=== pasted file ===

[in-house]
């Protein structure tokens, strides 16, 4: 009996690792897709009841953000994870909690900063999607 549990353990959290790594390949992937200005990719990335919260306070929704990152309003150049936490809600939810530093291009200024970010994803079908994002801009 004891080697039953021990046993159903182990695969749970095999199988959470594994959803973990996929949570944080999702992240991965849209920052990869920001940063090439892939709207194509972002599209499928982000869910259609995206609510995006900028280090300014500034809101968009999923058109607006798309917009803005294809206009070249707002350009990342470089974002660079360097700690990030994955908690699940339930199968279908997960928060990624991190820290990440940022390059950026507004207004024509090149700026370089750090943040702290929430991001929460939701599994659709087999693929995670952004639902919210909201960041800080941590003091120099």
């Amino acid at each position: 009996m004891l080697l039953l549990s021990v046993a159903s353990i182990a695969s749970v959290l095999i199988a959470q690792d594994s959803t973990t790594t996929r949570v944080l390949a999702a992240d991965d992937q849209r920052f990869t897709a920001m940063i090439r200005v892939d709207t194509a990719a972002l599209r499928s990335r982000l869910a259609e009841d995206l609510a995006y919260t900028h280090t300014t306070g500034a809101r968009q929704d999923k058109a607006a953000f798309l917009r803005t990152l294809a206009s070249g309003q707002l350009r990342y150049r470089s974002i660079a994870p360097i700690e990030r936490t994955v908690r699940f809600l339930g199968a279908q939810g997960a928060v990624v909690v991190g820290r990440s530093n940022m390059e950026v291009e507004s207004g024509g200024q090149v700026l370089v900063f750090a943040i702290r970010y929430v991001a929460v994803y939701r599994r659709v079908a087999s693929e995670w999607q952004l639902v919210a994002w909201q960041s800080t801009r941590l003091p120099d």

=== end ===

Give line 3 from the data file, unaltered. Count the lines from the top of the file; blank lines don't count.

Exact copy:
């Amino acid at each position: 009996m004891l080697l039953l549990s021990v046993a159903s353990i182990a695969s749970v959290l095999i199988a959470q690792d594994s959803t973990t790594t996929r949570v944080l390949a999702a992240d991965d992937q849209r920052f990869t897709a920001m940063i090439r200005v892939d709207t194509a990719a972002l599209r499928s990335r982000l869910a259609e009841d995206l609510a995006y919260t900028h280090t300014t306070g500034a809101r968009q929704d999923k058109a607006a953000f798309l917009r803005t990152l294809a206009s070249g309003q707002l350009r990342y150049r470089s974002i660079a994870p360097i700690e990030r936490t994955v908690r699940f809600l339930g199968a279908q939810g997960a928060v990624v909690v991190g820290r990440s530093n940022m390059e950026v291009e507004s207004g024509g200024q090149v700026l370089v900063f750090a943040i702290r970010y929430v991001a929460v994803y939701r599994r659709v079908a087999s693929e995670w999607q952004l639902v919210a994002w909201q960041s800080t801009r941590l003091p120099d």